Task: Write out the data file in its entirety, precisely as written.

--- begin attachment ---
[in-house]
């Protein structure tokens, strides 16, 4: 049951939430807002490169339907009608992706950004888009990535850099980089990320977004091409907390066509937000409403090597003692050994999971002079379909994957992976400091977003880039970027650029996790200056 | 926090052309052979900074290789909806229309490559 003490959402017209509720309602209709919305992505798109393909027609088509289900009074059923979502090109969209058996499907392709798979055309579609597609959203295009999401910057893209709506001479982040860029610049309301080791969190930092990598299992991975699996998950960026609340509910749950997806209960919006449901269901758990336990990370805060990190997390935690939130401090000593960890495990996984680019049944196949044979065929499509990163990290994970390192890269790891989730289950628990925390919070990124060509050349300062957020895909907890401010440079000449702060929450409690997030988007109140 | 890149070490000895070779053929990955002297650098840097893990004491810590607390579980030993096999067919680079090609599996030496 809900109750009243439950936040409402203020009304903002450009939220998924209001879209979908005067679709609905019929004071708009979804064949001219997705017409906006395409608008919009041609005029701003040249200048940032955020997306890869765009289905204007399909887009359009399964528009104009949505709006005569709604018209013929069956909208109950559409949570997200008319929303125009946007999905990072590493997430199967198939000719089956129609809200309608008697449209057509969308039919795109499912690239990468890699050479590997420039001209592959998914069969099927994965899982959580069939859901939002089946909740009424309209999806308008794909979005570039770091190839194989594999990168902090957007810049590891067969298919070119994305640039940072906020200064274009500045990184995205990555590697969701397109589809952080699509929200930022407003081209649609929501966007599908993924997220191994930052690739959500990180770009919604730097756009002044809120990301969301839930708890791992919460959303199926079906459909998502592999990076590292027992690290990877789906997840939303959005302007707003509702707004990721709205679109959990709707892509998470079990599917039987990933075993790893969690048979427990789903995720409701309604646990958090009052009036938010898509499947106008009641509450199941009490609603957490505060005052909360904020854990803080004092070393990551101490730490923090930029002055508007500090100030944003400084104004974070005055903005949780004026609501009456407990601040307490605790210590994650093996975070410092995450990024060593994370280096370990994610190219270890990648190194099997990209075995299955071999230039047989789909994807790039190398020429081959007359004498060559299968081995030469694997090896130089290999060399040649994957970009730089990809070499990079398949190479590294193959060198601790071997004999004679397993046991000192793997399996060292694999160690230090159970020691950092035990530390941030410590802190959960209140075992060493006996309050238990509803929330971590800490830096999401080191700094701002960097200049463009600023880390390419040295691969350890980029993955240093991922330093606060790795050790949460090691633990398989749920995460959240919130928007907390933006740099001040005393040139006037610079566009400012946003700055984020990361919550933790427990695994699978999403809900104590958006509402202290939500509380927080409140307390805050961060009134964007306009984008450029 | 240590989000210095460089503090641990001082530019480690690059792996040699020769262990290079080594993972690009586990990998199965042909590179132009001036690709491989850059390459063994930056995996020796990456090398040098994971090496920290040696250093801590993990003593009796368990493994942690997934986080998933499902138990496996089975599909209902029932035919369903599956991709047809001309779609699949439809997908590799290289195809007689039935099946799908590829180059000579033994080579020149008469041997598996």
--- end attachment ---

[in-house]
């Protein structure tokens, strides 16, 4: 049951939430807002490169339907009608992706950004888009990535850099980089990320977004091409907390066509937000409403090597003692050994999971002079379909994957992976400091977003880039970027650029996790200056 | 926090052309052979900074290789909806229309490559 003490959402017209509720309602209709919305992505798109393909027609088509289900009074059923979502090109969209058996499907392709798979055309579609597609959203295009999401910057893209709506001479982040860029610049309301080791969190930092990598299992991975699996998950960026609340509910749950997806209960919006449901269901758990336990990370805060990190997390935690939130401090000593960890495990996984680019049944196949044979065929499509990163990290994970390192890269790891989730289950628990925390919070990124060509050349300062957020895909907890401010440079000449702060929450409690997030988007109140 | 890149070490000895070779053929990955002297650098840097893990004491810590607390579980030993096999067919680079090609599996030496 809900109750009243439950936040409402203020009304903002450009939220998924209001879209979908005067679709609905019929004071708009979804064949001219997705017409906006395409608008919009041609005029701003040249200048940032955020997306890869765009289905204007399909887009359009399964528009104009949505709006005569709604018209013929069956909208109950559409949570997200008319929303125009946007999905990072590493997430199967198939000719089956129609809200309608008697449209057509969308039919795109499912690239990468890699050479590997420039001209592959998914069969099927994965899982959580069939859901939002089946909740009424309209999806308008794909979005570039770091190839194989594999990168902090957007810049590891067969298919070119994305640039940072906020200064274009500045990184995205990555590697969701397109589809952080699509929200930022407003081209649609929501966007599908993924997220191994930052690739959500990180770009919604730097756009002044809120990301969301839930708890791992919460959303199926079906459909998502592999990076590292027992690290990877789906997840939303959005302007707003509702707004990721709205679109959990709707892509998470079990599917039987990933075993790893969690048979427990789903995720409701309604646990958090009052009036938010898509499947106008009641509450199941009490609603957490505060005052909360904020854990803080004092070393990551101490730490923090930029002055508007500090100030944003400084104004974070005055903005949780004026609501009456407990601040307490605790210590994650093996975070410092995450990024060593994370280096370990994610190219270890990648190194099997990209075995299955071999230039047989789909994807790039190398020429081959007359004498060559299968081995030469694997090896130089290999060399040649994957970009730089990809070499990079398949190479590294193959060198601790071997004999004679397993046991000192793997399996060292694999160690230090159970020691950092035990530390941030410590802190959960209140075992060493006996309050238990509803929330971590800490830096999401080191700094701002960097200049463009600023880390390419040295691969350890980029993955240093991922330093606060790795050790949460090691633990398989749920995460959240919130928007907390933006740099001040005393040139006037610079566009400012946003700055984020990361919550933790427990695994699978999403809900104590958006509402202290939500509380927080409140307390805050961060009134964007306009984008450029 | 240590989000210095460089503090641990001082530019480690690059792996040699020769262990290079080594993972690009586990990998199965042909590179132009001036690709491989850059390459063994930056995996020796990456090398040098994971090496920290040696250093801590993990003593009796368990493994942690997934986080998933499902138990496996089975599909209902029932035919369903599956991709047809001309779609699949439809997908590799290289195809007689039935099946799908590829180059000579033994080579020149008469041997598996």